A number of politicians have gone as far as to call multinationals that perform the move "un-patriotic," ahead of the November midterm elections.
Meanwhile, there are other, less controversial taxation issues that could potentially cause a larger problem. The rules regarding Real Estate Investment Trusts, or REITs, were recently clarified by the IRS.
While a little clarity is usually a good thing, this move opens the corporate tax base to a floodgate of REIT spinoffs, according to Forbes. This is an issue, because shifting assets into a REIT effectively eliminates corporate tax on them. As long as a REIT earns at least 75 percent of its income from rent or sale of real property and distributes 90 percent of its earnings to shareholders, it can usually be considered exempt from the 35 percent U.S. corporate income tax. Shareholders pay tax at the ordinary, considerably lower rate.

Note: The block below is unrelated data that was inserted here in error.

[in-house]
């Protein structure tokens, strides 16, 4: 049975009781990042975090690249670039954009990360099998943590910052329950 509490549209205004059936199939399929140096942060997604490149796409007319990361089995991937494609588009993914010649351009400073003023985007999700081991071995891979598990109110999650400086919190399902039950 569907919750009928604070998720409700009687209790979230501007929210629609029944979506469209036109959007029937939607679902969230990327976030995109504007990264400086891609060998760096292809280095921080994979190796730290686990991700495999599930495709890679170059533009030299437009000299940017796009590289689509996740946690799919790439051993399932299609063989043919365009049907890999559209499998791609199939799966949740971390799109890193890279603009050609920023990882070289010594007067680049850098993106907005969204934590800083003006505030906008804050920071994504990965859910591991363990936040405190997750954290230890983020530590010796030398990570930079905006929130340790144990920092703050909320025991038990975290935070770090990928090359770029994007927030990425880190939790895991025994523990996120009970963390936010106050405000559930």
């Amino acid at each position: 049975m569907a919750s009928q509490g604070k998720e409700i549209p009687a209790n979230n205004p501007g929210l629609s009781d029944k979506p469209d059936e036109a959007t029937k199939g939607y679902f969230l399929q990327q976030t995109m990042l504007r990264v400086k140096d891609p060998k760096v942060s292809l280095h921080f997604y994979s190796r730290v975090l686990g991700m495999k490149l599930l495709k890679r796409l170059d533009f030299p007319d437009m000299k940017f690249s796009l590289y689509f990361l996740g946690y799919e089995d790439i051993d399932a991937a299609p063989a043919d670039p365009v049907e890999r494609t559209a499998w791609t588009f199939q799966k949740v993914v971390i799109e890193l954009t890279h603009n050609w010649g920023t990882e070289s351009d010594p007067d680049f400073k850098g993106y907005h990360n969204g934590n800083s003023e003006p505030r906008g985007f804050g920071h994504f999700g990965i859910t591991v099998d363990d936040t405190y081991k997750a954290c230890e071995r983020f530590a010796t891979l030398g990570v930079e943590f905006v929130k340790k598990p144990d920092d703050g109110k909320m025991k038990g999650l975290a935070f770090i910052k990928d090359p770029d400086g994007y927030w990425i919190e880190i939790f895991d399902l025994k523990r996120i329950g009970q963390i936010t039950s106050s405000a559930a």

In the past, IRS rules on REITs were so unclear that firms needed to get a private letter from the agency ruling on each spinoff, the news source explained. After the recent IRS guidelines were published, a small but growing wave of spinoffs has been occurring. Any company that holds significant real assets, like oil companies, railroads, data centers and telecoms to name a few, can potentially take advantage of this type of tax strategy.
The potential for erosion of the corporate tax base is extremely large. The Federal Reserve Board's Flow of Funds report shows that $10 trillion of the $35 trillion in assets held by non-financial corporations is in real estate, much of which could potentially be subject to REIT spinoff.
By contrast, the U.S. stands to lose less than $20 billion over the next ten years from corporate inversions, according to a nonpartisan congressional research panel quoted by The Wall Street Journal.
The issue of corporate inversions is a complex and loaded issue. To focus on it to the exclusion of all other potential problems, however, could have far-reaching consequences for the U.S. government.